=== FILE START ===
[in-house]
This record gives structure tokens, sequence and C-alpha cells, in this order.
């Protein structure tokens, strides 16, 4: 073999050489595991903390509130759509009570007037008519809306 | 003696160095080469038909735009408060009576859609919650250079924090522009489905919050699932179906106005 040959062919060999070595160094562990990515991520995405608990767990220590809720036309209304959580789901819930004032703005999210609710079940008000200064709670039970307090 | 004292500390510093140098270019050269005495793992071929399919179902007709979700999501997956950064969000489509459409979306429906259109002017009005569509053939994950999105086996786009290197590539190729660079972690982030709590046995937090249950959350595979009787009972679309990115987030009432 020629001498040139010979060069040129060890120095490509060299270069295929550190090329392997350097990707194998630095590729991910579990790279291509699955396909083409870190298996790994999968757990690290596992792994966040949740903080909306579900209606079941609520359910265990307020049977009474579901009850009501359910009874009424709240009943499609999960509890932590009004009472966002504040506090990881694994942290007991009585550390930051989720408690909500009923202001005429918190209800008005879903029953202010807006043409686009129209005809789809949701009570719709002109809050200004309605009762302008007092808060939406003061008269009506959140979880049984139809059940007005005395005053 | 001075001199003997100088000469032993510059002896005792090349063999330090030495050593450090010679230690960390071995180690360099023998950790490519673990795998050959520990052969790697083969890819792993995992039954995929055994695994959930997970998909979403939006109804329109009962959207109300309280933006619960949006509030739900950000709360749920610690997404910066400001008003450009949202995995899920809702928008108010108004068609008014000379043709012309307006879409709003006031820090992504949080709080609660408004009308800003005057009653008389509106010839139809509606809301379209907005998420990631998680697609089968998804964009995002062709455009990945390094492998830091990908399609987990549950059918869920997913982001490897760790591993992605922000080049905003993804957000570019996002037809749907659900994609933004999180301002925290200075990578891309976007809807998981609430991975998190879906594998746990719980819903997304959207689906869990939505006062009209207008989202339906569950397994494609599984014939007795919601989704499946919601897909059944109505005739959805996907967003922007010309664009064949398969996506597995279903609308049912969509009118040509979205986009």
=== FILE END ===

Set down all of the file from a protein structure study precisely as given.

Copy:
[in-house]
This record gives structure tokens, sequence and C-alpha cells, in this order.
């Protein structure tokens, strides 16, 4: 073999050489595991903390509130759509009570007037008519809306 | 003696160095080469038909735009408060009576859609919650250079924090522009489905919050699932179906106005 040959062919060999070595160094562990990515991520995405608990767990220590809720036309209304959580789901819930004032703005999210609710079940008000200064709670039970307090 | 004292500390510093140098270019050269005495793992071929399919179902007709979700999501997956950064969000489509459409979306429906259109002017009005569509053939994950999105086996786009290197590539190729660079972690982030709590046995937090249950959350595979009787009972679309990115987030009432 020629001498040139010979060069040129060890120095490509060299270069295929550190090329392997350097990707194998630095590729991910579990790279291509699955396909083409870190298996790994999968757990690290596992792994966040949740903080909306579900209606079941609520359910265990307020049977009474579901009850009501359910009874009424709240009943499609999960509890932590009004009472966002504040506090990881694994942290007991009585550390930051989720408690909500009923202001005429918190209800008005879903029953202010807006043409686009129209005809789809949701009570719709002109809050200004309605009762302008007092808060939406003061008269009506959140979880049984139809059940007005005395005053 | 001075001199003997100088000469032993510059002896005792090349063999330090030495050593450090010679230690960390071995180690360099023998950790490519673990795998050959520990052969790697083969890819792993995992039954995929055994695994959930997970998909979403939006109804329109009962959207109300309280933006619960949006509030739900950000709360749920610690997404910066400001008003450009949202995995899920809702928008108010108004068609008014000379043709012309307006879409709003006031820090992504949080709080609660408004009308800003005057009653008389509106010839139809509606809301379209907005998420990631998680697609089968998804964009995002062709455009990945390094492998830091990908399609987990549950059918869920997913982001490897760790591993992605922000080049905003993804957000570019996002037809749907659900994609933004999180301002925290200075990578891309976007809807998981609430991975998190879906594998746990719980819903997304959207689906869990939505006062009209207008989202339906569950397994494609599984014939007795919601989704499946919601897909059944109505005739959805996907967003922007010309664009064949398969996506597995279903609308049912969509009118040509979205986009």